An order staying an action pending arbitration, entered as part of a continuing proceeding for other relief and not resulting in dismissal of the action, is not a "final decision" appealable under 28 U.S.C. § 1291.*fn2 Rogers v. Schering Corp., 262 F.2d 180 (3d Cir.), cert. denied, 359 U.S. 991, 79 S. Ct. 1121, 3 L. Ed. 2d 980 (1959). Commonwealth argues, however, that the stay order is appealable under the collateral-order doctrine of Cohen v. Beneficial Industrial Loan Corp. which allows an appeal from certain orders that finally determine claimed rights which are not ingredients of the cause of action and do not require consideration with it. 337 U.S. at 546-547. In order to satisfy the collateral-order exception an order must (1) conclusively determine the disputed question, (2) resolve an important issue completely separate from the merits of the action, and (3) be effectively unreviewable on appeal from a final judgment. Coopers & Lybrand v. Livesay, 437 U.S. 463, 468, 57 L. Ed. 2d 351, 98 S. Ct. 2454 (1978).
Commonwealth relies on analogy to the facts in Moses H. Cone Memorial Hospital v. Mercury Construction Corp., 460 U.S. 1, 74 L. Ed. 2d 765, 103 S. Ct. 927 (1983), where a stay of federal litigation in favor of a parallel state court action was held to be appealable as a final order under § 1291 and also under the collateral-order doctrine. In Moses Cone, however, there was only one issue in both the state and federal actions -- arbitrability. Because the state court decision would be res judicata as to the question, there would be no further litigation in federal court. Therefore the stay also amounted to a dismissal. The order in Moses Cone met the Cohen criterion of "effective unreviewability except by immediate appeal" because the state court decision would finally determine the merits of the underlying dispute.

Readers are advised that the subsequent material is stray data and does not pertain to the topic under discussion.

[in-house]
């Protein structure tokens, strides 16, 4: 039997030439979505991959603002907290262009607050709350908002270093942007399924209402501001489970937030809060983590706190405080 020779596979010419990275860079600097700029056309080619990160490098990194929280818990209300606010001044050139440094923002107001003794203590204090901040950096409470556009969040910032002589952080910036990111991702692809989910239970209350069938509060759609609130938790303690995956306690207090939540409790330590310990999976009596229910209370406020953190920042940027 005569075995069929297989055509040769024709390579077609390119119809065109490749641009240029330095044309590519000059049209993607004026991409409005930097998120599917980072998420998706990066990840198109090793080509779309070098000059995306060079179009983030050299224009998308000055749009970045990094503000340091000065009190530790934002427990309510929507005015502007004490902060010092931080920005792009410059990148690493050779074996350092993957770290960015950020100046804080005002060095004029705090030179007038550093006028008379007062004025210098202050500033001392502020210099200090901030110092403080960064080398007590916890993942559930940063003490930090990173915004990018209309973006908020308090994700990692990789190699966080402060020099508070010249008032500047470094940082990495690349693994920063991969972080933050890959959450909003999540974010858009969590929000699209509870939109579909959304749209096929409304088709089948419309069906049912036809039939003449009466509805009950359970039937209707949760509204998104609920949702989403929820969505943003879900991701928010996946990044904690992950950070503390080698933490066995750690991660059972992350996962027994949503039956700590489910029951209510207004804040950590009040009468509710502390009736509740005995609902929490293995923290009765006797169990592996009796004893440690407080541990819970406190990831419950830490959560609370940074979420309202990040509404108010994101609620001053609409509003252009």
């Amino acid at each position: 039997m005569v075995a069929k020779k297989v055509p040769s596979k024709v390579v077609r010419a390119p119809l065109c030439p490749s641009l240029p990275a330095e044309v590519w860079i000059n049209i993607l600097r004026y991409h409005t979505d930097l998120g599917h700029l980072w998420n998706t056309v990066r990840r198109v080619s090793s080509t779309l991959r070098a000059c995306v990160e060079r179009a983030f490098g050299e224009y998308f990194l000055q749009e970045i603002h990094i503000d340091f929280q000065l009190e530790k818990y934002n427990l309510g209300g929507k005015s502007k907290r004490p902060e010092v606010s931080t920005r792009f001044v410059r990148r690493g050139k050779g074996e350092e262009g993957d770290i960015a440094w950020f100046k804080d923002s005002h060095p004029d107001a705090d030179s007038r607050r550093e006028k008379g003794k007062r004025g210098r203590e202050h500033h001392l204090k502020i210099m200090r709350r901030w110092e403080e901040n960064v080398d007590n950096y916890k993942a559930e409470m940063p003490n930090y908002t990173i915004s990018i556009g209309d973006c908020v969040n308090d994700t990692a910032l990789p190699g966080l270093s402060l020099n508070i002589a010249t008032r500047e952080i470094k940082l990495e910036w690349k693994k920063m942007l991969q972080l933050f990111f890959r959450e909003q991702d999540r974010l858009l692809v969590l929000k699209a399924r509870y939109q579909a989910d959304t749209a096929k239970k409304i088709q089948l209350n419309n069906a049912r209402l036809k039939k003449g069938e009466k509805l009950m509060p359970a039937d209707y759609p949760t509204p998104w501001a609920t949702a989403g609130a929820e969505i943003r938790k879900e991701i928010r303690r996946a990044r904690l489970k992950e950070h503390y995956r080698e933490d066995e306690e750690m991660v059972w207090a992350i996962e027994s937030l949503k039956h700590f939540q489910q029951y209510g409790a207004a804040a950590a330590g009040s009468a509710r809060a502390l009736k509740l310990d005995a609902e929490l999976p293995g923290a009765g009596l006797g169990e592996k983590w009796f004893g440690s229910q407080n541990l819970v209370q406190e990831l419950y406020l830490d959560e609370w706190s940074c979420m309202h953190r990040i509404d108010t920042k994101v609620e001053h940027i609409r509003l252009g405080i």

The requirement of effective unreviewability is unsatisfied by the order appealed here, however, because review of that order and the dispute resolved by it, i.e., the validity of the arbitration clause, will be available upon appeal from the final judgment after arbitration and the district court proceedings are concluded. See Rogers v. Schering Corp., 262 F.2d at 182. We find that ...